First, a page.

The people's desire to see Vadra cut the ribbon before entering the predominantly Muslim and Harijan bustee also remains unfulfilled, the lead SPG car refusing to stop and driving straight through it.

Vadra continues to wave to the people, sometimes on the left of the road, then on the right. There is no microphone in the car, so she cannot make a speech. She just continues waving.

All activity in the town has come to a halt. Everyone seems to have taken the day off to see the pretty lady.

Vadra's car turns into a dingy, stinking lane. Cowdung is splattered all over. There are Muslim women too, in burqa (veil), waiting to catch a glimpse of Vadra. For the people, the dung and filth is of no concern. They only want to get close to Vadra and touch her hand.

Says Mohammad Shabbir, also a tailor: "You see, this road had no potholes and was a clean, plain road. But ever since Rajivji died, no one has done any work in our constituency. These roads were never repaired after they were constructed 10 years ago."

As Vadra's car drives further inside, the road gets narrower and smellier. People keep treading on one another's toes in their eagerness to catch a glimpse of her.

Suddenly, three men at the front fall to the ground in a minor melee. The police act immediately and use their batons. The SPG too begins pushing the people back to make way for Vadra's car.

One photographer who sees a golden opportunity tries to take pictures standing on the footboard of an SPG car. Annoyed, the commandos start beating him. The photographer shouts back: "How dare you do that? You are not allowing me to do my job. I am keeping 10 feet distance from her and clicking photographs. You can't touch me!" Suddenly, a crowd assembles there.

Vadra orders her driver to stop and tells the SPG to call the photographer over. The disgruntled man is led to the vehicle. Vadra apologises: "Main aap se maafi mangti hoon. Oonkay behaviour ki wajaha se aapko kasht hua. I am extremely sorry," she says, folding her hands.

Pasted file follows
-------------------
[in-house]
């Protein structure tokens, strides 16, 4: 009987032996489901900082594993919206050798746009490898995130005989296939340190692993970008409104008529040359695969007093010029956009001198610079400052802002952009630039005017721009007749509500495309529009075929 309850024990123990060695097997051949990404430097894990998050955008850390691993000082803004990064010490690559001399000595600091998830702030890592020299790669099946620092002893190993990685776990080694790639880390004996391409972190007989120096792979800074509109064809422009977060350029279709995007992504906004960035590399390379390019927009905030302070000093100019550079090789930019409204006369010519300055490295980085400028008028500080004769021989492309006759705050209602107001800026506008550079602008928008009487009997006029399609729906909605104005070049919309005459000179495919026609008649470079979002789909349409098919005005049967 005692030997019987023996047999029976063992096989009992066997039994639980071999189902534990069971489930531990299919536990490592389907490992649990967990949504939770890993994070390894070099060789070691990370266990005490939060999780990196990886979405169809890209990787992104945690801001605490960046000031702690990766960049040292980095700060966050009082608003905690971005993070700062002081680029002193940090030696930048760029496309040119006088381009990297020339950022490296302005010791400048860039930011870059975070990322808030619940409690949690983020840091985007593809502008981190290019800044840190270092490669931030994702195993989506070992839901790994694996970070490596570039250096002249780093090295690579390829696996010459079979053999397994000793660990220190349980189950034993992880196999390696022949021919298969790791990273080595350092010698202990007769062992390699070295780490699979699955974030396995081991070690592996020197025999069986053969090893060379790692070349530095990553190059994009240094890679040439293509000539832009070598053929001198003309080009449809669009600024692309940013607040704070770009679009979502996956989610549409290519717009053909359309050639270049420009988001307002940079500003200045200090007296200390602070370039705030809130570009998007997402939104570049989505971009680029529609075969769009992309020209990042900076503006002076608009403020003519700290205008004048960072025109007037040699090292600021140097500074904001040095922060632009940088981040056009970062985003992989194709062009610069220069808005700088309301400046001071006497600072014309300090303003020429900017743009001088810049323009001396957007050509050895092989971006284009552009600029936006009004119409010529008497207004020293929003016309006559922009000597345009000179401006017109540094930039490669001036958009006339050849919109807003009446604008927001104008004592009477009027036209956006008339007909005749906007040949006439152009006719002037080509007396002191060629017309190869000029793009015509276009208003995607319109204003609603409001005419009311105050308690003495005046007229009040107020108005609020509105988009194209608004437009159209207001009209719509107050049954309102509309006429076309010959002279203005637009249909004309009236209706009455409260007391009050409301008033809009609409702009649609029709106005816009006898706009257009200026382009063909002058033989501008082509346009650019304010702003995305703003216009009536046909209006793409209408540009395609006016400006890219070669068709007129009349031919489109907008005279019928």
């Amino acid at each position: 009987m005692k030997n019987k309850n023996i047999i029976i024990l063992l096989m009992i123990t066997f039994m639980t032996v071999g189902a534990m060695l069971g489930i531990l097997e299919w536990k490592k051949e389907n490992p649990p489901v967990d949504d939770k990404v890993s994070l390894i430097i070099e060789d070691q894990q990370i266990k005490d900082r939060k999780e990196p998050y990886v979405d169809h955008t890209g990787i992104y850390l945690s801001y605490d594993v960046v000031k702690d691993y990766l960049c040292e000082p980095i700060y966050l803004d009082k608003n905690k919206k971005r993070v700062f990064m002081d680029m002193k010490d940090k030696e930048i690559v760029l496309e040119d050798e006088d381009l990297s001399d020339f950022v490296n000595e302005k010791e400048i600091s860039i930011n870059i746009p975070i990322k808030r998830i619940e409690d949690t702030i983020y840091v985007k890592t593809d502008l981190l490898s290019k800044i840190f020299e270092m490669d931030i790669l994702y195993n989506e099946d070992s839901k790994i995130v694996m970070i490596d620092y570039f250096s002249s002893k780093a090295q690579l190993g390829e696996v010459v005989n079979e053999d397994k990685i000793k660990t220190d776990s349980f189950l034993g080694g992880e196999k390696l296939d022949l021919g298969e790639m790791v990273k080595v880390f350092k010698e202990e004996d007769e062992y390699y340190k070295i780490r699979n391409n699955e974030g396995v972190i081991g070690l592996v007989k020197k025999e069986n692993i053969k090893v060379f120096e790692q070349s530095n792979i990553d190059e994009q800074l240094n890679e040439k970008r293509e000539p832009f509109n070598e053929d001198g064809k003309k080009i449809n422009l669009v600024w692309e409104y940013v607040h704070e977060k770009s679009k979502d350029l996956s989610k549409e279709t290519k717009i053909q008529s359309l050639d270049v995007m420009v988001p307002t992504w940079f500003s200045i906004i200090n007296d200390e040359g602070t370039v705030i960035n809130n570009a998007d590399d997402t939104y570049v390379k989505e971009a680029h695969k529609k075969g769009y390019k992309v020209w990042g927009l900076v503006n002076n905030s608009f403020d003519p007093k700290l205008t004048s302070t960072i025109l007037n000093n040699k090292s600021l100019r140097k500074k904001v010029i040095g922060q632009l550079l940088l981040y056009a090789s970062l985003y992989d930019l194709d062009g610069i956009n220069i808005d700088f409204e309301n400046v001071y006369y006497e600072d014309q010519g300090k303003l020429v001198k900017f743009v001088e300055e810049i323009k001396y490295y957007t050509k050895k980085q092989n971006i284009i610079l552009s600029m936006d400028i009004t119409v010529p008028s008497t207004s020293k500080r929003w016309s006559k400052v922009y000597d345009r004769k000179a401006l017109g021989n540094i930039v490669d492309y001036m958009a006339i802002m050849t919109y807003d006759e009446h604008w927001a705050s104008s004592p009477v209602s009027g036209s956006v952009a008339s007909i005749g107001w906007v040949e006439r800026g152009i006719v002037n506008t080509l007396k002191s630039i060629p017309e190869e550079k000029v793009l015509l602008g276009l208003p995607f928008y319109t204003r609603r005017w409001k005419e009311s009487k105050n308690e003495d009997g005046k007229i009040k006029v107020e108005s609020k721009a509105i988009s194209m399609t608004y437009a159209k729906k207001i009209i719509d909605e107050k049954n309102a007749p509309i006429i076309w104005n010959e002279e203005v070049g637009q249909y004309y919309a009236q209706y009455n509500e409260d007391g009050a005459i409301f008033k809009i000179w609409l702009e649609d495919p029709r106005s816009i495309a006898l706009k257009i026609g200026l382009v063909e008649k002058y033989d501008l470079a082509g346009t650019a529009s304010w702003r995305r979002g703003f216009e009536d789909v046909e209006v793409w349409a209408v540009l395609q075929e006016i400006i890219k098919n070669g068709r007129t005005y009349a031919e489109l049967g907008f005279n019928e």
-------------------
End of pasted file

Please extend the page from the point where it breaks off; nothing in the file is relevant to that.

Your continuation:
The photographer, mollified, smiles: "I don't mind. I was only doing my job. They had no right to hit me. But I'm used to these things, it's okay."

By now, the place is echoing with cries of 'Priyanka Gandhi zindabad.' Some youngsters and children are running behind her car. Women are throwing rose petals at her, some are even throwing garlands. Vadra catches a couple of them and passes them on to sis-in-law Michelle.

The lucky ones who manage to get close to her hand over the garlands and shake hands. Vadra makes it a point to shake hands with almost everyone.

She stops at the local mosque. A bearded maulana comes to her and hands over a memento. But the SPG does not wait for more than 10 seconds and drives the car further down the lane.

Vadra asks the SPG where the Harijan bustee begins. She wants the car to move even more slowly there. The SPG is confused. They too don't know. They start asking the local people. One man shouts, "You are already in the Harijan bustee. In fact, you'll be out of it shortly."

Vadra seems to be well aware of the importance of the Harijan votes. These votes had shifted to the Bahujan Samaj Party last time, causing a lot of damage to former petroleum minister Satish Sharma who lost to Sanjay Singh of the Bharatiya Janata Party as a result.

In the Harijan bustee the roads are still more uneven and the houses are made of mud. There are no power cables. But all the women have assembled in the bylanes to see Vadra.

Says an old Harijan woman, "Humko Priyanka bitiya say haath milana hai. Hum nay uskay pita Rajiv say bhi haath milaya tha. Kya koi humari madad kar sakta hai? (I want to shake hands with her. I once shook hands with Rajiv. Will someone help me?)."

But no one bothers. Luckily, Vadra spots the old woman and bangs on the car roof again, to stop. As she stoops to shake hands, the old woman feels as if she has achieved heaven. She just says, "Humara aashirwad tumhare saath hai."

It is 1630, half an hour from close of campaigning. The Election Commission's stipulations cannot be defied. Vadra asks the driver to speed up. No more shaking hands and touching. Now she only waves from the car as it pulls away from the village, several youths and children following in its wake even as the SPG and police try to prevent them.

Calm is returning to Jais once more. But there is a murmur as people discuss her looks and her mother's prospects. Says Surya Kumari Devi (70), "She has got all the features of her grandmother [the late Prime Minister Indira Gandhi] and father. I am surely going to vote for her. For the last 10 years, nobody has bothered about us. Today everyone is coming because Priyanka bitiya has come. My vote is for the Congress.

The feeling in Jais about Priyanka Gandhi can be summed up as: she came, she waved, she conquered. Whether she also won the battle of the ballot will be known less than a week from now.

The Rediff Election Specials